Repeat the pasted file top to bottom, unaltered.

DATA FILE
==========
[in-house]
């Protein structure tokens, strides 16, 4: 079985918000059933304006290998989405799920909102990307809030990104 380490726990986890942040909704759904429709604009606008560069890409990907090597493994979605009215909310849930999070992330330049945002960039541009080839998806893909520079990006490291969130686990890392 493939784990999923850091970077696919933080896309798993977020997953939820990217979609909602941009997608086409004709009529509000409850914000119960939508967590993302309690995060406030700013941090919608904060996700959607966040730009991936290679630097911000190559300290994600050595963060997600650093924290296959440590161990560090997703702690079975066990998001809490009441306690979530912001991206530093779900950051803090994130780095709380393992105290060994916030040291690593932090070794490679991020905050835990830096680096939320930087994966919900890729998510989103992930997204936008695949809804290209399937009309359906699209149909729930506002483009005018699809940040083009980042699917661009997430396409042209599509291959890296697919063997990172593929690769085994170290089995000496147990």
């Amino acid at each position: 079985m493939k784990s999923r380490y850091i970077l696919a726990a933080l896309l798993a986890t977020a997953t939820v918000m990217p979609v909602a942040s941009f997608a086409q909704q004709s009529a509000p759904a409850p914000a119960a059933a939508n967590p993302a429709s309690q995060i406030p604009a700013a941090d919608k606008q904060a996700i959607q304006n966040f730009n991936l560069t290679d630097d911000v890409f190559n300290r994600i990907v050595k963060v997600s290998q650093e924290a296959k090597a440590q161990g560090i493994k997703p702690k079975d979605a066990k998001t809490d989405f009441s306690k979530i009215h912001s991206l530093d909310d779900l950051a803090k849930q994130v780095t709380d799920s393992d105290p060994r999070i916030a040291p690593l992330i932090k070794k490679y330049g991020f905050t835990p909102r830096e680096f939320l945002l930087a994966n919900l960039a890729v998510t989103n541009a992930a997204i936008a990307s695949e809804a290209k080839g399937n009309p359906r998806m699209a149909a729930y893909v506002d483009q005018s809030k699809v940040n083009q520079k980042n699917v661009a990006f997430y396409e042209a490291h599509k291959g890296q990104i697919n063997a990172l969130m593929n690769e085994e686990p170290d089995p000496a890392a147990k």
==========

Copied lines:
[in-house]
């Protein structure tokens, strides 16, 4: 079985918000059933304006290998989405799920909102990307809030990104 380490726990986890942040909704759904429709604009606008560069890409990907090597493994979605009215909310849930999070992330330049945002960039541009080839998806893909520079990006490291969130686990890392 493939784990999923850091970077696919933080896309798993977020997953939820990217979609909602941009997608086409004709009529509000409850914000119960939508967590993302309690995060406030700013941090919608904060996700959607966040730009991936290679630097911000190559300290994600050595963060997600650093924290296959440590161990560090997703702690079975066990998001809490009441306690979530912001991206530093779900950051803090994130780095709380393992105290060994916030040291690593932090070794490679991020905050835990830096680096939320930087994966919900890729998510989103992930997204936008695949809804290209399937009309359906699209149909729930506002483009005018699809940040083009980042699917661009997430396409042209599509291959890296697919063997990172593929690769085994170290089995000496147990």
């Amino acid at each position: 079985m493939k784990s999923r380490y850091i970077l696919a726990a933080l896309l798993a986890t977020a997953t939820v918000m990217p979609v909602a942040s941009f997608a086409q909704q004709s009529a509000p759904a409850p914000a119960a059933a939508n967590p993302a429709s309690q995060i406030p604009a700013a941090d919608k606008q904060a996700i959607q304006n966040f730009n991936l560069t290679d630097d911000v890409f190559n300290r994600i990907v050595k963060v997600s290998q650093e924290a296959k090597a440590q161990g560090i493994k997703p702690k079975d979605a066990k998001t809490d989405f009441s306690k979530i009215h912001s991206l530093d909310d779900l950051a803090k849930q994130v780095t709380d799920s393992d105290p060994r999070i916030a040291p690593l992330i932090k070794k490679y330049g991020f905050t835990p909102r830096e680096f939320l945002l930087a994966n919900l960039a890729v998510t989103n541009a992930a997204i936008a990307s695949e809804a290209k080839g399937n009309p359906r998806m699209a149909a729930y893909v506002d483009q005018s809030k699809v940040n083009q520079k980042n699917v661009a990006f997430y396409e042209a490291h599509k291959g890296q990104i697919n063997a990172l969130m593929n690769e085994e686990p170290d089995p000496a890392a147990k």